A gaggle of games with an LGBTQ+ perspective02 Mar 2016 0
Welcome to my corner of Mt. Hexmap’s writers’ dungeon. We fly our colors with pride here, and I mean that literally. All my flags are Pride flags: I’ve got Nonbinary, Transgender, Genderqueer, Bisexual, Pansexual, and classic rainbow Pride, and that’s just my personal collection. If you’re looking for Bear Pride, Asexual Pride, Polyamory Pride or just about anything else, I’d be pleased as punch to run that up the flagpole and salute it. No, that wasn’t an innuendo! Tsk.
I’m always looking for strategy and/or story-driven games with queer representation. I know that sexuality and gender are unknown and irrelevant in many strategy games. Looking back over my own gaming history, I think that’s one of the things about the genre that has always appealed to me: I wasn’t explicitly excluded. If you aren’t interested in LGBTQ+ games, or what it means for a game to be queer-friendly, that’s okay too: feel free to skip this article.
Without Bloom Digital’s LongStory, this article wouldn’t have happened. Self-described as “a dating game for the real world,” and “a game about surviving your teen years,” you play as a high school student starting at a new high school as a sophomore. Things deviate from the transfer-student visual novel trope before you even start playing when you get to choose your character’s pronouns: he, she, or gender-neutral they, as well as name and character art.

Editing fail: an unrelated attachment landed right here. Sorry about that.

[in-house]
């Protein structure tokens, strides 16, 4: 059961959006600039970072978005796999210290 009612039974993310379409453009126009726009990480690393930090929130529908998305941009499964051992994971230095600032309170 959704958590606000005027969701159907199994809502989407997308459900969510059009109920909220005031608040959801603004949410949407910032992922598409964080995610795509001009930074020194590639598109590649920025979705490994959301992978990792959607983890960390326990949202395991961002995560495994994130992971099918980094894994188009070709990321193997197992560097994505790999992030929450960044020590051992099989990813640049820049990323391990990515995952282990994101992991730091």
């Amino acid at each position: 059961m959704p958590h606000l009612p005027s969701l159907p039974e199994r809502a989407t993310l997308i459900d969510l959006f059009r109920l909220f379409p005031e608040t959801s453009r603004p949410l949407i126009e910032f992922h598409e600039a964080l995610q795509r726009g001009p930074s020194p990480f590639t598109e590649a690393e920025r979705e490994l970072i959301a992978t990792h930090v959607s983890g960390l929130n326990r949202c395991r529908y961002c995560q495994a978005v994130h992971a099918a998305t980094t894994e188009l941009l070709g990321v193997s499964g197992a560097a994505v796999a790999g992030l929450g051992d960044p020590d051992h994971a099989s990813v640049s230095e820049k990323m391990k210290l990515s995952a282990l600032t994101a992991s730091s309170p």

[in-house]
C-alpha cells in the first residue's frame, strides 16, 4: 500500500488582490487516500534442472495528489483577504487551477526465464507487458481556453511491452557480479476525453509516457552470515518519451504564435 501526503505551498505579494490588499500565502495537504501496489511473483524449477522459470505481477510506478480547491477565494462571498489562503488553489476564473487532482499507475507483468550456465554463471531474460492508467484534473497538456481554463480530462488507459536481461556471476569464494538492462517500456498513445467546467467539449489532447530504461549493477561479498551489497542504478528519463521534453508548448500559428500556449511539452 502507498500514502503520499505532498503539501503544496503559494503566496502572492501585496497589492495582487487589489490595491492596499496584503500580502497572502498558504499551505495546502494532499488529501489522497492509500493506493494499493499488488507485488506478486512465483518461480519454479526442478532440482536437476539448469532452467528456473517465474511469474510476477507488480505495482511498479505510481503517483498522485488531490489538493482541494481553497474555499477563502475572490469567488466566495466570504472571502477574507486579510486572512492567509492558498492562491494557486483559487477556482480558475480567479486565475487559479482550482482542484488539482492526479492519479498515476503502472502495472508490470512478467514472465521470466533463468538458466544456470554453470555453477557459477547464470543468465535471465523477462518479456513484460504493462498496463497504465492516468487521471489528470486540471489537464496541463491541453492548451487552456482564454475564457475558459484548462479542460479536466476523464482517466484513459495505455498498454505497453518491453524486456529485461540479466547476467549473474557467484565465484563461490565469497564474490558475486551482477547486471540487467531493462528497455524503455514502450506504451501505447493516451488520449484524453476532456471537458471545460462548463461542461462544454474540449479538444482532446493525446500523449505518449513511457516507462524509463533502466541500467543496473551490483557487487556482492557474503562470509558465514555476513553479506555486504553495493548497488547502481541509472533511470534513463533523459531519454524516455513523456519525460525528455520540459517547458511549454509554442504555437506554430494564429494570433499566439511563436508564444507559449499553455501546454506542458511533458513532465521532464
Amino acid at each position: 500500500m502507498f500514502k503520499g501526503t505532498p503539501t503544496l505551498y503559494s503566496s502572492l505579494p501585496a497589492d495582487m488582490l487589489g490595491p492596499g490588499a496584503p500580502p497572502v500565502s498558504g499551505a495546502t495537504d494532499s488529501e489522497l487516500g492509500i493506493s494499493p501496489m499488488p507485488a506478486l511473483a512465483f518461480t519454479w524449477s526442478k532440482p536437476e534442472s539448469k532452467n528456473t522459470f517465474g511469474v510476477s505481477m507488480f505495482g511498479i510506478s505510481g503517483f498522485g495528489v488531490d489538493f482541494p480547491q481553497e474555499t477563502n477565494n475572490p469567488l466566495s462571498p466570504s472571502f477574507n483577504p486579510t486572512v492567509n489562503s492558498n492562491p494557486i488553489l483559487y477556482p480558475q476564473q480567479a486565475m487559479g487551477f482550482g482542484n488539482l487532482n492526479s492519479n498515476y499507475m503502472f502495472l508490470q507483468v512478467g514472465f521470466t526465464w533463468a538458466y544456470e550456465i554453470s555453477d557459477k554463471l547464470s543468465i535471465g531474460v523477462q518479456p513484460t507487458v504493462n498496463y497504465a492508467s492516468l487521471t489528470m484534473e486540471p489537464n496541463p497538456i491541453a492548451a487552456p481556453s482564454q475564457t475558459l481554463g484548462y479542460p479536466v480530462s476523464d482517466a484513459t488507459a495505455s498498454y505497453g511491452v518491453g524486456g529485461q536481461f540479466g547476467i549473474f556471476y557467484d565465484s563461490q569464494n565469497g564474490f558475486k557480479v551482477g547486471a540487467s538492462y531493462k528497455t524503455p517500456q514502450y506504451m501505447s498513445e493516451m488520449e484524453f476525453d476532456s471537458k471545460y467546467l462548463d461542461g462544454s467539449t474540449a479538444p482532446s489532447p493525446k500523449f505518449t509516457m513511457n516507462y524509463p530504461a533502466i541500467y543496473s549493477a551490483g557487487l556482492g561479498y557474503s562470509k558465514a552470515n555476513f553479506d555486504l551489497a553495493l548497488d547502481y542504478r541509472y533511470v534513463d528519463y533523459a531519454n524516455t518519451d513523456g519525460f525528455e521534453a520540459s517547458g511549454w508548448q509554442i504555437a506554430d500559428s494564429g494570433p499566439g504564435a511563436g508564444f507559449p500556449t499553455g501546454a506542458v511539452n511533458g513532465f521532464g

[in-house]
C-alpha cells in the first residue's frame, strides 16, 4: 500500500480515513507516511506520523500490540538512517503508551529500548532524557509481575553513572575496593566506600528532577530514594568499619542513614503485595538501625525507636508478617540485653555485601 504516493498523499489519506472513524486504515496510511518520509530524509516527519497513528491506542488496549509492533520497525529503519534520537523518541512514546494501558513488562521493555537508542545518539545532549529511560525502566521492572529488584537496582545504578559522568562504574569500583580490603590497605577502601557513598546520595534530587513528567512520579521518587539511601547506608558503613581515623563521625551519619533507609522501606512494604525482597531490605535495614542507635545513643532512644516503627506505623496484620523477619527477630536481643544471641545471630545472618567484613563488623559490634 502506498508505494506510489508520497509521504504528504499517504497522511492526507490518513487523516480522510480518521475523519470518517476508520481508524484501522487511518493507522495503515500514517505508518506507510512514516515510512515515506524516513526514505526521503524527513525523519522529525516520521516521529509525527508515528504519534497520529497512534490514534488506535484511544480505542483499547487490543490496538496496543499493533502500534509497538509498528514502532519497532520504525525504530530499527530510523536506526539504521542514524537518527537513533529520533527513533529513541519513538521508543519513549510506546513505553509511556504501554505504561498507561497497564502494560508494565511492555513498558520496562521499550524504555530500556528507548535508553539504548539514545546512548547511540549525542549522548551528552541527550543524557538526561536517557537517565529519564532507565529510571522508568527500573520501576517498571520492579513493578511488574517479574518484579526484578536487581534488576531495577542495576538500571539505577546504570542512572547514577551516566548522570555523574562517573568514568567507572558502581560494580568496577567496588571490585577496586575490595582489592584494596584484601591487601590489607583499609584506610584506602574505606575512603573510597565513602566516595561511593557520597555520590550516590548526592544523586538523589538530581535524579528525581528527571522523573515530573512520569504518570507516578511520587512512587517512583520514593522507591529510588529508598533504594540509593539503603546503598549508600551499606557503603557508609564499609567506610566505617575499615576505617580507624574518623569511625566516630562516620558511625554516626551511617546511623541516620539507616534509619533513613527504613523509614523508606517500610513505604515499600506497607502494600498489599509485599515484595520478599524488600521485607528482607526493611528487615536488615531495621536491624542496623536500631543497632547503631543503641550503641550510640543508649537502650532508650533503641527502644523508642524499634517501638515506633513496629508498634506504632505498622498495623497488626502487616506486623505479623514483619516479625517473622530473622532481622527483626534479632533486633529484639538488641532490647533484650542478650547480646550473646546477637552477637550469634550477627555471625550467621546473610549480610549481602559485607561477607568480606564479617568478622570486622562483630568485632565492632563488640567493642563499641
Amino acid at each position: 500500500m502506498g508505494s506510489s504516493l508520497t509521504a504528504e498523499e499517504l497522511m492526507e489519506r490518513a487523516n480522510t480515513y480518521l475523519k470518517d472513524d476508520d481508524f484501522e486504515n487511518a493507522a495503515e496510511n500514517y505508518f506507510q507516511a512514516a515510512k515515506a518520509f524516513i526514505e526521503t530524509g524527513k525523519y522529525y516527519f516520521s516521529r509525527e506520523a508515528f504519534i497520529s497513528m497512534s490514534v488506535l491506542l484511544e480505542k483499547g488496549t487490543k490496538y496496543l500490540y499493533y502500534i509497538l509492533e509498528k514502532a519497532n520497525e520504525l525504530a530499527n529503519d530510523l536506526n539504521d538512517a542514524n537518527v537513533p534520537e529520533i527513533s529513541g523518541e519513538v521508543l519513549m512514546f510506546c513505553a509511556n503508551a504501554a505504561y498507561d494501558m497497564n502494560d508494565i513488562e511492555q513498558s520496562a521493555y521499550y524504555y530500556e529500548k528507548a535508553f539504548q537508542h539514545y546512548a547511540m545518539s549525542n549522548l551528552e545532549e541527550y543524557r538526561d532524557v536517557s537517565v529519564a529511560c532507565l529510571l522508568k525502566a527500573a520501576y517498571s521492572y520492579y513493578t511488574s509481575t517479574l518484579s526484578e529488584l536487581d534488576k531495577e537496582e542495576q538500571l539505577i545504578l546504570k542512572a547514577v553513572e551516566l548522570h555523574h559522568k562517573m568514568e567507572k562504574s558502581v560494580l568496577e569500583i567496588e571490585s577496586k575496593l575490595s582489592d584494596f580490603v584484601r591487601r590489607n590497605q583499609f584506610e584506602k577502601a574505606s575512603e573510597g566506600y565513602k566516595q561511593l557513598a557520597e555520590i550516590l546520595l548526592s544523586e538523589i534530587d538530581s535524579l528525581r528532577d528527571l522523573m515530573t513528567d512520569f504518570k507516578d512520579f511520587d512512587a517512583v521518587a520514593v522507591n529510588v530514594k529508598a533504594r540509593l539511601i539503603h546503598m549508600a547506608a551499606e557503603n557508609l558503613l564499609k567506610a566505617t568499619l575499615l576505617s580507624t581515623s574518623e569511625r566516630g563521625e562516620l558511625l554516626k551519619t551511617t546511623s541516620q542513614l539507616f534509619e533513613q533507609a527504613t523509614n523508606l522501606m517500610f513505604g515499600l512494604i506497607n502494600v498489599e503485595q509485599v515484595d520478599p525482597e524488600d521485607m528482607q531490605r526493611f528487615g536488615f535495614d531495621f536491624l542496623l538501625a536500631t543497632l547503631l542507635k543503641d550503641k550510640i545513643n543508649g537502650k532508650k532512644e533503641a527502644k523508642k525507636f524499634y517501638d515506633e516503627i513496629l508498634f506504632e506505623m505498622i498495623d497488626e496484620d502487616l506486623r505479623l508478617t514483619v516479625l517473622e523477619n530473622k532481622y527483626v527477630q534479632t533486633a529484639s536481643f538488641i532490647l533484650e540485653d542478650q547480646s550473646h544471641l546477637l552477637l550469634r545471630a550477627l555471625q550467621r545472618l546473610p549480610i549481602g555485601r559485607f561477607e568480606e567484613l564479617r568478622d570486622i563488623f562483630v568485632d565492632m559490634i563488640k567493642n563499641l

That makes LongStory something like the third game I’ve seen to explicitly allow nonbinary player characters. From there, you can act out your character’s orientation through the relationships you pursue, but unlike most approaches to this kind of narrative design, you don’t exist in an otherwise purely-straight world. Other characters have their own gender identities, sexual orientations, and relationship histories, independent of the player’s choices. That’s what makes LongStory deeply queer-friendly: you can play a straight (and cisgender) character, but that doesn’t make the whole world straight.